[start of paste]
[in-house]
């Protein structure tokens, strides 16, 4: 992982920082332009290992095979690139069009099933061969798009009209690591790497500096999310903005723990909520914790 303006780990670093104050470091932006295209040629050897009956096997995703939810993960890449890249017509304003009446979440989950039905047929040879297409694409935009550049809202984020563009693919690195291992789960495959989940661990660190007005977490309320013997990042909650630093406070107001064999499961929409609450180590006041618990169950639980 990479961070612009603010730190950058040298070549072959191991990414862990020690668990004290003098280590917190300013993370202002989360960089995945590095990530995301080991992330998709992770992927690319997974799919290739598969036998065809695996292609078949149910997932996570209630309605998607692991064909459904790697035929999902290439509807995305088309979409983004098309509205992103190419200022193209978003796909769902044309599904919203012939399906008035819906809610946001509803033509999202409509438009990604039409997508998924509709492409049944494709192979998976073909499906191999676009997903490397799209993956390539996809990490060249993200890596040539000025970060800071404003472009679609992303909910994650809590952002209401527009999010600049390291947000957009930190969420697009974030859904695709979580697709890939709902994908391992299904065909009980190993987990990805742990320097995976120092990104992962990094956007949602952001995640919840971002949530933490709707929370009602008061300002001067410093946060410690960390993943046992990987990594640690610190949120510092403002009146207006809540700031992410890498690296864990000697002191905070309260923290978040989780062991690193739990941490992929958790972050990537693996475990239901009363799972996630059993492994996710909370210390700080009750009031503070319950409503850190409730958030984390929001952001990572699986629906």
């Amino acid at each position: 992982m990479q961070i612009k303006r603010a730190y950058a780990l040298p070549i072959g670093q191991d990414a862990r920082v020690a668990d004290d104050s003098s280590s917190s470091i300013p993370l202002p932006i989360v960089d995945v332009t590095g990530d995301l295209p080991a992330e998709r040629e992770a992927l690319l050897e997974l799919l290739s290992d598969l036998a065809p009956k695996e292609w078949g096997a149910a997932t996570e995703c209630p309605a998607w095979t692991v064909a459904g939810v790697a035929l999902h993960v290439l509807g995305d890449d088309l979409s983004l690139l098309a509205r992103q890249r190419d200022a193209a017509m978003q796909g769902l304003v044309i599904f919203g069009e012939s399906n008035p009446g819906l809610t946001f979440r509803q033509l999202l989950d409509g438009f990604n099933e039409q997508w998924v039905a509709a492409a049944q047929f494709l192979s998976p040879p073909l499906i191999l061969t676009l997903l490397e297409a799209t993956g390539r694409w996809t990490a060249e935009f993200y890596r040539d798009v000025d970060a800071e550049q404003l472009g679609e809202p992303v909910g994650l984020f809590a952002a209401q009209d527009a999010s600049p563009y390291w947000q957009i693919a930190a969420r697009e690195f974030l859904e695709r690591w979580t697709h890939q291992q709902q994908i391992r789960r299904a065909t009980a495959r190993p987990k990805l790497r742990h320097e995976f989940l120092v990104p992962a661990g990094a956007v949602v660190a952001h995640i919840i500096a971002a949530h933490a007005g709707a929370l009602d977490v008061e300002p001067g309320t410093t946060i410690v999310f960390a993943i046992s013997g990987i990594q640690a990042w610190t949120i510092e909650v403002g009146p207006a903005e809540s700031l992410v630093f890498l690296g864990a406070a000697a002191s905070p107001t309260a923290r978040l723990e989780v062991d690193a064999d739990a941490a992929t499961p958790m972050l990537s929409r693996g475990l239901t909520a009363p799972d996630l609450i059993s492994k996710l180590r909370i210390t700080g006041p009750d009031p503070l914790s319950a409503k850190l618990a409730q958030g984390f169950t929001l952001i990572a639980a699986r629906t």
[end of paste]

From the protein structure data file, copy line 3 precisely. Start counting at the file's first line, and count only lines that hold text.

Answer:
């Amino acid at each position: 992982m990479q961070i612009k303006r603010a730190y950058a780990l040298p070549i072959g670093q191991d990414a862990r920082v020690a668990d004290d104050s003098s280590s917190s470091i300013p993370l202002p932006i989360v960089d995945v332009t590095g990530d995301l295209p080991a992330e998709r040629e992770a992927l690319l050897e997974l799919l290739s290992d598969l036998a065809p009956k695996e292609w078949g096997a149910a997932t996570e995703c209630p309605a998607w095979t692991v064909a459904g939810v790697a035929l999902h993960v290439l509807g995305d890449d088309l979409s983004l690139l098309a509205r992103q890249r190419d200022a193209a017509m978003q796909g769902l304003v044309i599904f919203g069009e012939s399906n008035p009446g819906l809610t946001f979440r509803q033509l999202l989950d409509g438009f990604n099933e039409q997508w998924v039905a509709a492409a049944q047929f494709l192979s998976p040879p073909l499906i191999l061969t676009l997903l490397e297409a799209t993956g390539r694409w996809t990490a060249e935009f993200y890596r040539d798009v000025d970060a800071e550049q404003l472009g679609e809202p992303v909910g994650l984020f809590a952002a209401q009209d527009a999010s600049p563009y390291w947000q957009i693919a930190a969420r697009e690195f974030l859904e695709r690591w979580t697709h890939q291992q709902q994908i391992r789960r299904a065909t009980a495959r190993p987990k990805l790497r742990h320097e995976f989940l120092v990104p992962a661990g990094a956007v949602v660190a952001h995640i919840i500096a971002a949530h933490a007005g709707a929370l009602d977490v008061e300002p001067g309320t410093t946060i410690v999310f960390a993943i046992s013997g990987i990594q640690a990042w610190t949120i510092e909650v403002g009146p207006a903005e809540s700031l992410v630093f890498l690296g864990a406070a000697a002191s905070p107001t309260a923290r978040l723990e989780v062991d690193a064999d739990a941490a992929t499961p958790m972050l990537s929409r693996g475990l239901t909520a009363p799972d996630l609450i059993s492994k996710l180590r909370i210390t700080g006041p009750d009031p503070l914790s319950a409503k850190l618990a409730q958030g984390f169950t929001l952001i990572a639980a699986r629906t």